Navigating Canada’s sponsorship laws
Posted on - Jul 12, 2019
By Catherine Sas Q.C. and Silke Kuhn
It may seem odd that in certain circumstances a grandson or granddaughter can sponsor a grandparent but a father or mother can’t sponsor their child. However, the immigration law surrounding sponsorship is not as straightforward as it seems, and more often than not, the reverse is true: it is harder to sponsor a grandparent than a daughter or son.
Under the Family Class, a permanent resident or Canadian citizen has the opportunity to sponsor the immigration of a spouse, parent, grandparent, child, or other specific relative. In the case of dependent children, a father or mother can sponsor a son or daughter as their dependent up until they turn 22 years of age. Unlike with most other Family Class sponsorships, the parent does not need to meet the Low Income Cut-Off figures (LICO) in order to sponsor their child. Furthermore, a dependent child can be allowed to be reunited with their parent(s) even if they have a medical condition that would otherwise make them inadmissible to Canada. These are significant distinctions to facilitate family re-unification in Canada.
On August 1, 2014 the former Conservative Government reduced the cutoff age for a dependent child under Canada’s immigration program from 22 to 19. It is important to note that the current Liberal government restored that age threshold to the original 22 as of October 24, 2017.
Grandparent sponsorship differs from that of child sponsorship in several ways. The financial requirements for parent or grandparent sponsorship are far more rigorous than that of child sponsorship. For a grandchild to be able to sponsor a grandparent, they are not only required to demonstrate their ability to financially support their grandparent, but they must meet specific income thresholds as reported on three Notices of Assessments (NOAs) issued by the Canada Revenue Agency, and must exceed the LICO figures by 30%. This is a fairly onerous threshold to meet. In 2018 the income required for a single grandson to sponsor his single grandfather, was $40,379 (and very close to that for the preceding three years). If the grandson was married with two children and he was sponsoring his single grandfather, he would need a combined Canadian family income of $68,358. It does not matter what the grandfather’s income is, as only the Canadian grandson and his spouse’s income are considered for the purposes of meeting the LICO figures.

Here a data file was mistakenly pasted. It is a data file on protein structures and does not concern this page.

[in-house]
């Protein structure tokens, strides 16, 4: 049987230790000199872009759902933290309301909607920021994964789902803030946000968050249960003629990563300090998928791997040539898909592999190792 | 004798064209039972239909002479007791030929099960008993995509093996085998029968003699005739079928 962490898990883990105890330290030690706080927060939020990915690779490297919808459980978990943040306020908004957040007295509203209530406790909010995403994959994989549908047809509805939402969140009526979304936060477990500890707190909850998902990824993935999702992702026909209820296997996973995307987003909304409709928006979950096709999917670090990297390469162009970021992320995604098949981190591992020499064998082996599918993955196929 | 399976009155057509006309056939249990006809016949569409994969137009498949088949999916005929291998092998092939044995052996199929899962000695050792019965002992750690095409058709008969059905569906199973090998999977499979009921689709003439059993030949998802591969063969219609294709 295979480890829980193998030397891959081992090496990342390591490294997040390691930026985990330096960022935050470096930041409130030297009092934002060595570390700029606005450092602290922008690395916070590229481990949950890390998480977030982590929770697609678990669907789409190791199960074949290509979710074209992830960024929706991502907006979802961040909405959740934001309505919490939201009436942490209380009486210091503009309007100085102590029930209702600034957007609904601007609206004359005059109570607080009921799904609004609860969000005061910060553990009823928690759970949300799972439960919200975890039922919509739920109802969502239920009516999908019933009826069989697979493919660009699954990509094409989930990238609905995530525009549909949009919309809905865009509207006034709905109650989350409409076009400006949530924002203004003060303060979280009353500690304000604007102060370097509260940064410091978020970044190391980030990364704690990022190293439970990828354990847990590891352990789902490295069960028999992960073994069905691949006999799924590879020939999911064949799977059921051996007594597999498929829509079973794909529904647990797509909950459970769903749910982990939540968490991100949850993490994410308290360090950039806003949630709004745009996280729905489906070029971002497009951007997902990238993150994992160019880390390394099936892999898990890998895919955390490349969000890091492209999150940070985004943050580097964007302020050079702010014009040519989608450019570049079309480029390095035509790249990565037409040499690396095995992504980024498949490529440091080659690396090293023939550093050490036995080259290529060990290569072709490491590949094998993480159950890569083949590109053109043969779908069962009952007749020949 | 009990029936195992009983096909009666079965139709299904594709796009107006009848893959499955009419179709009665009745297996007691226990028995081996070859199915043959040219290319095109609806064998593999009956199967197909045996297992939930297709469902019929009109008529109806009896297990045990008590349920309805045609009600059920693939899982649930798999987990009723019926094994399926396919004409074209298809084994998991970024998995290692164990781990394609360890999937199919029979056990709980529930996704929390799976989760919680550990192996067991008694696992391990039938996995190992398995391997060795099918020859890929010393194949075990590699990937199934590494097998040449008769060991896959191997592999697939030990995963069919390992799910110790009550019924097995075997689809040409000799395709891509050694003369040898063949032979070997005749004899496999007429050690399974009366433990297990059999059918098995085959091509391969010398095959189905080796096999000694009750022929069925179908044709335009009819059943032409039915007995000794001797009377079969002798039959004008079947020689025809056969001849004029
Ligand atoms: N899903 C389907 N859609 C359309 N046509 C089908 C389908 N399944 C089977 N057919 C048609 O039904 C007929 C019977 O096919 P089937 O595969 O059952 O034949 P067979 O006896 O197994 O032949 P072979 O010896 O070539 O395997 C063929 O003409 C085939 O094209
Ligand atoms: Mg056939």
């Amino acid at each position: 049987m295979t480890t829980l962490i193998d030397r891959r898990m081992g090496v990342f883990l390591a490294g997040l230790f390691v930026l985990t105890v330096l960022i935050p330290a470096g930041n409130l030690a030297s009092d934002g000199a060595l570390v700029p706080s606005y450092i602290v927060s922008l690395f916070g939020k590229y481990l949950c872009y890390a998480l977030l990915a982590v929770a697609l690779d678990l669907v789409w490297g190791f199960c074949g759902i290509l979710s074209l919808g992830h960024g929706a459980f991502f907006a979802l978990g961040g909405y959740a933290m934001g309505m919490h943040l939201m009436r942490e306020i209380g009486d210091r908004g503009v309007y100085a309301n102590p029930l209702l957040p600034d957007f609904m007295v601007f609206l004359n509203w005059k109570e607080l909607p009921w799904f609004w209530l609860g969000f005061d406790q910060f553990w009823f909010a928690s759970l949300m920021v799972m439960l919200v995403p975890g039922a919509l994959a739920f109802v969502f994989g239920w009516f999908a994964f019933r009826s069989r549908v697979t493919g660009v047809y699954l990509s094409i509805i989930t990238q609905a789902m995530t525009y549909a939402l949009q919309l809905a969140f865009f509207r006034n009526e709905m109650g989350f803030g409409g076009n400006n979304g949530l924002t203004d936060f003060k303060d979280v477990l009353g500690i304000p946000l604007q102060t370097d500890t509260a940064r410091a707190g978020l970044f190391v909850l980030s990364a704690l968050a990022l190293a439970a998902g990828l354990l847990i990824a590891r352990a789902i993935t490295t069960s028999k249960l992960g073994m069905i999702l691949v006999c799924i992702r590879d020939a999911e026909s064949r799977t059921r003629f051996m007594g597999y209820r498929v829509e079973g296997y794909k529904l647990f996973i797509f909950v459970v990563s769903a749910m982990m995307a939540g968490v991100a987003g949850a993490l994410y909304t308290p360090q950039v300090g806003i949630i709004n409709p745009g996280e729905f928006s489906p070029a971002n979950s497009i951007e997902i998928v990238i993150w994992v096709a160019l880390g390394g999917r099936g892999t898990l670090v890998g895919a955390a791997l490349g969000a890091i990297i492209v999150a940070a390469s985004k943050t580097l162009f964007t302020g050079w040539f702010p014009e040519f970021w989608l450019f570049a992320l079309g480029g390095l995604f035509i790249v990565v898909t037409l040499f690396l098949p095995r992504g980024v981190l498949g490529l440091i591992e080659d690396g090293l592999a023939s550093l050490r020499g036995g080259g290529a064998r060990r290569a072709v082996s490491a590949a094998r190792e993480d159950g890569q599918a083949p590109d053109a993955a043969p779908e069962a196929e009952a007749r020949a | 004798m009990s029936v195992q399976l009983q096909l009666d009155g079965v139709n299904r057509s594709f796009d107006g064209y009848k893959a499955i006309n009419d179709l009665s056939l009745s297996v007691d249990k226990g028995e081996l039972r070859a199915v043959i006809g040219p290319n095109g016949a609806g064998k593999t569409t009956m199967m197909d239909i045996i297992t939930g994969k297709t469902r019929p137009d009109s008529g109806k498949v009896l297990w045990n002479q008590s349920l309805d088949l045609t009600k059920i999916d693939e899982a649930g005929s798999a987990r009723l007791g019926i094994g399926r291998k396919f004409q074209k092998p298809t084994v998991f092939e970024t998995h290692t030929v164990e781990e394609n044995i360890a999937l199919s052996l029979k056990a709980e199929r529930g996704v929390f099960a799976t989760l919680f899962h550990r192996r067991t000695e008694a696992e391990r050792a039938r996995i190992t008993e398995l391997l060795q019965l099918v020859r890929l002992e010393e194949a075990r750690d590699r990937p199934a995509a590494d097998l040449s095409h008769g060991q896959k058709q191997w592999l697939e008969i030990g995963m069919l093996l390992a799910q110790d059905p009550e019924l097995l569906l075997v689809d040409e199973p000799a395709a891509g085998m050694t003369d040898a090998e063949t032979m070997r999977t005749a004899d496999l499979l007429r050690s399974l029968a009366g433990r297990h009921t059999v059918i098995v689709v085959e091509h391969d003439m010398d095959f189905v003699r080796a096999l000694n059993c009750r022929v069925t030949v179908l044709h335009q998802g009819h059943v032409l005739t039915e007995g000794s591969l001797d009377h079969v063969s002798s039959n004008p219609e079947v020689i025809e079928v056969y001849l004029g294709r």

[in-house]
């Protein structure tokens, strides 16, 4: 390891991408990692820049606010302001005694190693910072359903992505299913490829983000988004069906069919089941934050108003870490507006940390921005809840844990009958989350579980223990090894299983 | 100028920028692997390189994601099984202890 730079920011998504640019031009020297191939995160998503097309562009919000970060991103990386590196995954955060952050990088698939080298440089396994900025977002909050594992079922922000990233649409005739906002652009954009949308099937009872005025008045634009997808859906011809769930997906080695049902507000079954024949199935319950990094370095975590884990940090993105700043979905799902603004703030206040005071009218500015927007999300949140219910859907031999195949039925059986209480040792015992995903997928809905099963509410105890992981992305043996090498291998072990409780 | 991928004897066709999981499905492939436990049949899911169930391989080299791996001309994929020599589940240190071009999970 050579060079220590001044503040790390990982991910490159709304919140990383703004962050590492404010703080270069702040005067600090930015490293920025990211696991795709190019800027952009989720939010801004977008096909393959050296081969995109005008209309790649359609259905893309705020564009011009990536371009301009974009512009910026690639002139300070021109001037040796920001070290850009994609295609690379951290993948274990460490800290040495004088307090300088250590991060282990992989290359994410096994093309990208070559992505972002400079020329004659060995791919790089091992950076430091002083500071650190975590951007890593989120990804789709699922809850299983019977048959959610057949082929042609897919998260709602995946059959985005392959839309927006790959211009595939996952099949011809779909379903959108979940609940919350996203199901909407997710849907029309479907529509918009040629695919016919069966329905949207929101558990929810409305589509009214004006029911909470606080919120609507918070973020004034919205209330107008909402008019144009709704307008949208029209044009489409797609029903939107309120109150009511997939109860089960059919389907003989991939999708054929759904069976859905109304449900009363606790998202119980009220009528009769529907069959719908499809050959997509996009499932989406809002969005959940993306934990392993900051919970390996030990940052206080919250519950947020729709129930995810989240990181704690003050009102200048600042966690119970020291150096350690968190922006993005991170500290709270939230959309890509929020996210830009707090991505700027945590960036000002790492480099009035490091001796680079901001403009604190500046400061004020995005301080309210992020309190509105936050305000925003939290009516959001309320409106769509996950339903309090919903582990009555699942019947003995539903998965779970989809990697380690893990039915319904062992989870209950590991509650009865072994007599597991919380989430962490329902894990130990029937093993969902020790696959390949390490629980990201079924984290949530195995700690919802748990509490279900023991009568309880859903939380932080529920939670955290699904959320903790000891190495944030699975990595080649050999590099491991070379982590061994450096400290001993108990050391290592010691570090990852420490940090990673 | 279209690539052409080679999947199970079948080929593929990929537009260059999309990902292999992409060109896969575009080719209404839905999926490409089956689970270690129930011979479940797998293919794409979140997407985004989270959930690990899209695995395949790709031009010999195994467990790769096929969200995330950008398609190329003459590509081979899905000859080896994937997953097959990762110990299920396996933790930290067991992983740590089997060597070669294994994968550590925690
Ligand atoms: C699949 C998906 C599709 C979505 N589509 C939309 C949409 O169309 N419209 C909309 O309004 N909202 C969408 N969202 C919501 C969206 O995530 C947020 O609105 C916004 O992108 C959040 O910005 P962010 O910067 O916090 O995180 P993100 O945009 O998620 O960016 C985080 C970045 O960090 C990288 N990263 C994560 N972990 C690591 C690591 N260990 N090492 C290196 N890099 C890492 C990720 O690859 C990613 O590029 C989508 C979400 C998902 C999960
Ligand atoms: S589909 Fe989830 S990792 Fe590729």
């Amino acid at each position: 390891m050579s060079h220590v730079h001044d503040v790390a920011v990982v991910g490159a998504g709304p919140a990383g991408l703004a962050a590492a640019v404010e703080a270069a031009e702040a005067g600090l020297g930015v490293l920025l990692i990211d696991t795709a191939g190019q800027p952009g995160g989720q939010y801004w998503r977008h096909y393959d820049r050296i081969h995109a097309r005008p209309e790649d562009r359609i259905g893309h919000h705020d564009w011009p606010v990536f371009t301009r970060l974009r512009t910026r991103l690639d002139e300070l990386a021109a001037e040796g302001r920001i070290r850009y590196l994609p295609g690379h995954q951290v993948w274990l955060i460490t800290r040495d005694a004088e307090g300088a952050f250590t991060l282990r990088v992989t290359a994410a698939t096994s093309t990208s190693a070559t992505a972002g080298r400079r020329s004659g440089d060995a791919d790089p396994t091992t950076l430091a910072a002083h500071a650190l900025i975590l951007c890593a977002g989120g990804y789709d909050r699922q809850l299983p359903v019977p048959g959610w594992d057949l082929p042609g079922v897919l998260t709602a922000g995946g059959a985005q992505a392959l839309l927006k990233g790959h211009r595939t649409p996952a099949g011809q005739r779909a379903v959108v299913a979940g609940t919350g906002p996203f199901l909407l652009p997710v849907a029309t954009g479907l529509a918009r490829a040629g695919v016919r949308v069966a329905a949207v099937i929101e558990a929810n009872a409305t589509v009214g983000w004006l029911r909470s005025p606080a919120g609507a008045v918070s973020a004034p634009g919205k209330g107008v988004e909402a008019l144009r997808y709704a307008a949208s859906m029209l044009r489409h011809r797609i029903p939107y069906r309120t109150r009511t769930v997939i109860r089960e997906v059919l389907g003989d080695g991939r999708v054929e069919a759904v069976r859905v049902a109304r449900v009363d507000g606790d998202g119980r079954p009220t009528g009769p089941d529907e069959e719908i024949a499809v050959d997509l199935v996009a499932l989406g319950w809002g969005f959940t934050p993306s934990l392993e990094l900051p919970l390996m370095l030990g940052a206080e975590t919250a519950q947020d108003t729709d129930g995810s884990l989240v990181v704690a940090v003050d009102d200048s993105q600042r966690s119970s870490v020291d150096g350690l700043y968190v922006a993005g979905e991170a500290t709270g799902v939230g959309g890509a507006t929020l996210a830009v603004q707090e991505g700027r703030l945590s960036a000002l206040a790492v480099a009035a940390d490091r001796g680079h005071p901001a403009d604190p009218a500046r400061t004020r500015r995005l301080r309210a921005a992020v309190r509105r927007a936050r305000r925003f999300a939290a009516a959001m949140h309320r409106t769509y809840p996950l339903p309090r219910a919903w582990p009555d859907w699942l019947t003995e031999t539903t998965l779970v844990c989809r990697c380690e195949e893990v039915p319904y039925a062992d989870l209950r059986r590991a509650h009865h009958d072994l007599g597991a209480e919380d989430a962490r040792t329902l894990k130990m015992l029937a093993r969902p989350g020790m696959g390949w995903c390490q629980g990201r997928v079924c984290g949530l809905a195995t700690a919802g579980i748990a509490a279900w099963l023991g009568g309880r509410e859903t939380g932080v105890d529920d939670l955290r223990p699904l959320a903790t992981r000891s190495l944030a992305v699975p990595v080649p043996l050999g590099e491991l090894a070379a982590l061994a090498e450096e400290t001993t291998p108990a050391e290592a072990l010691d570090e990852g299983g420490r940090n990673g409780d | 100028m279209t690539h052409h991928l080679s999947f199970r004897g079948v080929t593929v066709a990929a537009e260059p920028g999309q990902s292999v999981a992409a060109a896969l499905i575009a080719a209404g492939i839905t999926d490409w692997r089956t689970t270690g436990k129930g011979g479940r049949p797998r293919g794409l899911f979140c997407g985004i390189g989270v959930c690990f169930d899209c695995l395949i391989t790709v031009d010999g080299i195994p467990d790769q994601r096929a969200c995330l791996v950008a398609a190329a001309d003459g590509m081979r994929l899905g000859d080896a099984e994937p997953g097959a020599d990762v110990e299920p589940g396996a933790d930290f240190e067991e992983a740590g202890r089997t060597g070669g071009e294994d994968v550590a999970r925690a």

Furthermore, while dependent children are exempt from being deemed inadmissible if they have a severe medical condition that would demand more care, this exemption doesn’t hold for grandparents. Grandparents must demonstrate that they are medically admissible to Canada meaning that they don’t have a medical condition that could place a significant demand on Canada’s health care system.
Another consideration to keep in mind is that the minimum age for a sponsor is 18 years old. While most parents who want to sponsor their child aren’t restricted by the minimum age requirement (it being less likely that they are under 18 years old), this age requirement could hinder more parent or grandparent sponsorships as it is difficult for most 18-year-olds to be able to meet the necessary income requirements. For parent or grandparent sponsorship, the age limit does create a restriction for younger grandchildren who wish to sponsor their grandparent.
So, while the title question about sponsorship ability does raise a genuine issue, because of lighter financial responsibilities and the exemption from medical inadmissibility for dependent children, it is typically much easier in Canada’s Family Class immigration program for a father to sponsor his son than for a grandson to sponsor his grandfather.
Catherine Sas, Q.C. is a Vancouver immigration lawyer at Sas & Ing Immigration Law Centre in Vancouver, BC Canada. Catherine has been practicing law for over 30 years, and has been voted Vancouver’s Best Immigration Lawyer by the Georgia Straight newspaper for 9 consecutive years.
To learn more about immigrating to Canada, becoming a permanent Canadian resident or bringing your family to Canada, email Catherine Sas or call her at 1-604-689-5444.
Related Topics: family, Immigration, worker